The EV SPACs are running out of juice
How many squeezes are left?
EV SPAC land is looking as bleak as ever with a pair of filings in the past week showing that money is increasingly hard to come by. Without more capital, we may see a new pileup of crashed electric vehicle companies, so this news is concerning.
First up is Arrival. The company’s latest financial life line — a term loan facility — has been quickly quashed, leaving it with few options to continue operations.
We last heard from the U.K.-based commercial EV company back in July 2023 after it ended a deal to merge with a special purpose acquisition company (SPAC). Yes, that’s right, the company that went public via a merger with a SPAC was going to merge with a second blank-check company called Kensington Capital Acquisition Corp. in a bid to avoid bankruptcy. The SPAC with Kensington had a pro forma enterprise value of $524 million.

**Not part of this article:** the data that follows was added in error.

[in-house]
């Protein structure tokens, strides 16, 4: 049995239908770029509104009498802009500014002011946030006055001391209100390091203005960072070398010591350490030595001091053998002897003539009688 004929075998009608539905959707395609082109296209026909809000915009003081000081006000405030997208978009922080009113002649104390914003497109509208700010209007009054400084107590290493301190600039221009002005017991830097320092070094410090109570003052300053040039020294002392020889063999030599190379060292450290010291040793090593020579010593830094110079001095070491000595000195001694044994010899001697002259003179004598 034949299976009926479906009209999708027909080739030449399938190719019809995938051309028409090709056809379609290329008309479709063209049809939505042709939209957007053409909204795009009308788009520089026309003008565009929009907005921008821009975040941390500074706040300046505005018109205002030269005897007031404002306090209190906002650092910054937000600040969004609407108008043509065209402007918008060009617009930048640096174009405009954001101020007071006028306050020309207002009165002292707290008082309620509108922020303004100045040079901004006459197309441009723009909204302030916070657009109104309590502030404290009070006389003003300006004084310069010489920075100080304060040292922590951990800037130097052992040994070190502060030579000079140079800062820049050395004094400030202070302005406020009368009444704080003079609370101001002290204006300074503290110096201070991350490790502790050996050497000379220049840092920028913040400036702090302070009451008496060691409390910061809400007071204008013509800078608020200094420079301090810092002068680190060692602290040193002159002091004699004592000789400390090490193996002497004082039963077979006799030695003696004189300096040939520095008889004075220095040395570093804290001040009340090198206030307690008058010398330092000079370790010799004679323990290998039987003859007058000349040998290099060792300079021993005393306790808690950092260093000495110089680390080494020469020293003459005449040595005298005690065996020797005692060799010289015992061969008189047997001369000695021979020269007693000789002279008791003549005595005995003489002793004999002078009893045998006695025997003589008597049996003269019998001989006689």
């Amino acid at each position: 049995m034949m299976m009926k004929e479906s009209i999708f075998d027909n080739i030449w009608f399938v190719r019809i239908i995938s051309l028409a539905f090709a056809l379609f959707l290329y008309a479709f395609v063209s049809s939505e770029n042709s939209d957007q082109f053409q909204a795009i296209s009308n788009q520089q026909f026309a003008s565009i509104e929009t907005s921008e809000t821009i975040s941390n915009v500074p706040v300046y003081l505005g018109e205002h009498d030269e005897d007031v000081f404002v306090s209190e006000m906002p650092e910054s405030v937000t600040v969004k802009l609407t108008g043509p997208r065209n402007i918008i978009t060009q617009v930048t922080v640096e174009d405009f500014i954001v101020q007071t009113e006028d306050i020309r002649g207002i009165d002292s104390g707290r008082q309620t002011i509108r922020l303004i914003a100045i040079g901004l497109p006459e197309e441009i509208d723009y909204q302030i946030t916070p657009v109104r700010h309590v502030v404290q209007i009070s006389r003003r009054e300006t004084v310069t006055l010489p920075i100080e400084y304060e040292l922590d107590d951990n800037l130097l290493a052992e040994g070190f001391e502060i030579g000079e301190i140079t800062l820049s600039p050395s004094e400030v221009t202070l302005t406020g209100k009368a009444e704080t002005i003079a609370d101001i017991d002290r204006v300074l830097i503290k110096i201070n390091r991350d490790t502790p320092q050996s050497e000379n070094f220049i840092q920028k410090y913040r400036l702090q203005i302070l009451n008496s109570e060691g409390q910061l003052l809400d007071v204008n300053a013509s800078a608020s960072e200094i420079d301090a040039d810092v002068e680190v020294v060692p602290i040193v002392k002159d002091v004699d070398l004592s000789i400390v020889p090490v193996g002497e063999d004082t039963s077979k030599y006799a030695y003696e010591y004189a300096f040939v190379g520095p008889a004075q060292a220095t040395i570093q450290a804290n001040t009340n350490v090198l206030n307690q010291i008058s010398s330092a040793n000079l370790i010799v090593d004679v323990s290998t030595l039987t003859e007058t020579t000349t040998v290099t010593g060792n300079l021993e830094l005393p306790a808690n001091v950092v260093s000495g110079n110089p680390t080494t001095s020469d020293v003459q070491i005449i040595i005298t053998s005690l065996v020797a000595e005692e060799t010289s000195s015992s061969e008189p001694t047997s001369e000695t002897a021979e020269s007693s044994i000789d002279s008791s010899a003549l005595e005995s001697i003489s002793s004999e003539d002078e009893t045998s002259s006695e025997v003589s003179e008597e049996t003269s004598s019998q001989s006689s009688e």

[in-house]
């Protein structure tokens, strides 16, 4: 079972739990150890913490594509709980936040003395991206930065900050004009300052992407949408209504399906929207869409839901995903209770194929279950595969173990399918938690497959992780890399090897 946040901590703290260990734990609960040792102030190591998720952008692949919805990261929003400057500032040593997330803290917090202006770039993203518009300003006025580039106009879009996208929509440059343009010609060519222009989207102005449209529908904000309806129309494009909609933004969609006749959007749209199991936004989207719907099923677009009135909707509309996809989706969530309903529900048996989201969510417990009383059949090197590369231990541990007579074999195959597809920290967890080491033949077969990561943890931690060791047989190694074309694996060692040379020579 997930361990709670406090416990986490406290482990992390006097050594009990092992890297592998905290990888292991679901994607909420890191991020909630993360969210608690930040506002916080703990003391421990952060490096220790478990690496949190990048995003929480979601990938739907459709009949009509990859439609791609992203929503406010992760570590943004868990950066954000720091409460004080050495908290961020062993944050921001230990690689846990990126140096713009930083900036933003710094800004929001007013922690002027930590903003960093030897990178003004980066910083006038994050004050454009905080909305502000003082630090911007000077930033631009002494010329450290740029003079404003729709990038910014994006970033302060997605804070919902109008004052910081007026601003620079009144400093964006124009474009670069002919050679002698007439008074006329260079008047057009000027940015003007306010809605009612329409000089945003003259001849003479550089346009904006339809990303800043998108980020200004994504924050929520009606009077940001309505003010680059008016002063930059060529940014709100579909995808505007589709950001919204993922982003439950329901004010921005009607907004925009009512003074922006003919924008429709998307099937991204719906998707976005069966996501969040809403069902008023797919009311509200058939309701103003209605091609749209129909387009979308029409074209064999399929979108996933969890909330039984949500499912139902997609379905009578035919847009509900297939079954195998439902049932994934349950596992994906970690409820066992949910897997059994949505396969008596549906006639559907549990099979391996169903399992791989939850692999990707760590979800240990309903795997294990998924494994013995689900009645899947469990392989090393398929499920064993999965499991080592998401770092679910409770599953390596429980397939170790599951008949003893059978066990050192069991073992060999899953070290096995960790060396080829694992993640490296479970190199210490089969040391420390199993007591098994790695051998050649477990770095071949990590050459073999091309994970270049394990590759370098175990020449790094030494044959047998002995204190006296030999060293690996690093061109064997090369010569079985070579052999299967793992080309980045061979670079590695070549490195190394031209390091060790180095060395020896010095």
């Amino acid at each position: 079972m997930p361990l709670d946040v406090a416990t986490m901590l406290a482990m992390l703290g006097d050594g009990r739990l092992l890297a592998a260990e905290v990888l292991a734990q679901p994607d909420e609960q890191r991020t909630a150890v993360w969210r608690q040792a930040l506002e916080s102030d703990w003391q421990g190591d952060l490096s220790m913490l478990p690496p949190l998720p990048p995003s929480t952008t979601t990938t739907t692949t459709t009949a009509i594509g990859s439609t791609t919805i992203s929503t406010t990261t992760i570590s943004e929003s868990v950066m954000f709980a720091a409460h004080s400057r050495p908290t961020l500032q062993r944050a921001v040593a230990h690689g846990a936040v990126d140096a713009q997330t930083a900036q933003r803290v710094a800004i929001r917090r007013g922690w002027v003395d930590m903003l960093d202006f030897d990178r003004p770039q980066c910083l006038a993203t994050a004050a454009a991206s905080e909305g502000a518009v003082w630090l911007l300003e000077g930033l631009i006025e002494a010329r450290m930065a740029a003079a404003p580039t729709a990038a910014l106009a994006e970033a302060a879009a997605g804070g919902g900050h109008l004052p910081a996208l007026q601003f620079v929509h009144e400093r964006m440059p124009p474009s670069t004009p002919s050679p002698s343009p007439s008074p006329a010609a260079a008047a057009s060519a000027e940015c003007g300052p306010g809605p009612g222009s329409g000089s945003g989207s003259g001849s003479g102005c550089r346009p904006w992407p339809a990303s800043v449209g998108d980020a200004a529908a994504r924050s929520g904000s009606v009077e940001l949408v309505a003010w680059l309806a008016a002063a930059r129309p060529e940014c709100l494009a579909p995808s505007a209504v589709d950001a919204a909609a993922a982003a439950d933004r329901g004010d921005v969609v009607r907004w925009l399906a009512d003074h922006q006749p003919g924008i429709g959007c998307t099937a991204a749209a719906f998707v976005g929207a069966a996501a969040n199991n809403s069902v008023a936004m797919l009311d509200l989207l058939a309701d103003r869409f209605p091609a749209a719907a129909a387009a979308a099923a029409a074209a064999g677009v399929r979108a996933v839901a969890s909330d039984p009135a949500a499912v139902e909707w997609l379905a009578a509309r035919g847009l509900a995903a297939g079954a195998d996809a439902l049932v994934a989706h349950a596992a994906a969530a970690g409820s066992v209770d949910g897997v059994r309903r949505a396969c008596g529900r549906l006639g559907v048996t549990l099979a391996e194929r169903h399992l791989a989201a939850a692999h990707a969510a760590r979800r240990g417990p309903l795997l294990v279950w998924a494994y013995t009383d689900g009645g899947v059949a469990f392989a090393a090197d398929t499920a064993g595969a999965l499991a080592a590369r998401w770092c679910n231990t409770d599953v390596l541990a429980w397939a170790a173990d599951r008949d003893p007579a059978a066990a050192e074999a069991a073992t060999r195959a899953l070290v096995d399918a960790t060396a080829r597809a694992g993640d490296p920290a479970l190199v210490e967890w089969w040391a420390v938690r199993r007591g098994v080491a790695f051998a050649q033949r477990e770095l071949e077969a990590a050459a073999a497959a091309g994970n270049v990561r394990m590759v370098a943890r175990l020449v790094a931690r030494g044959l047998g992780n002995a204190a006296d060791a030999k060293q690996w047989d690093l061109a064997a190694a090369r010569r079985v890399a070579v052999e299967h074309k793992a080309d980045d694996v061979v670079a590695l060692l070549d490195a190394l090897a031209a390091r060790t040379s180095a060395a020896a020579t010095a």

That deal was called off in July, mere weeks after it was first announced.
A dash for cash
Why was Arrival so strapped for cash to pursue a second SPAC deal? And why did it come back into the news this week for financing-related disclosures? It lost too much money, for too long, and was too far from having material revenues.
In numerical terms, Arrival told investors that it closed 2022 with $205 million worth of cash on hand. Not bad, but the company had burned through $126 million (negative operating cash flow) in the fourth quarter of last year. The company torched less cash in Q1 2023 — a comparatively modest $75 million — but that took it down to just $130 million in cash on hand at the end of the first quarter.
I’m a journalist who specializes in investigative reporting and writing. I have written for the New York Times and other publications.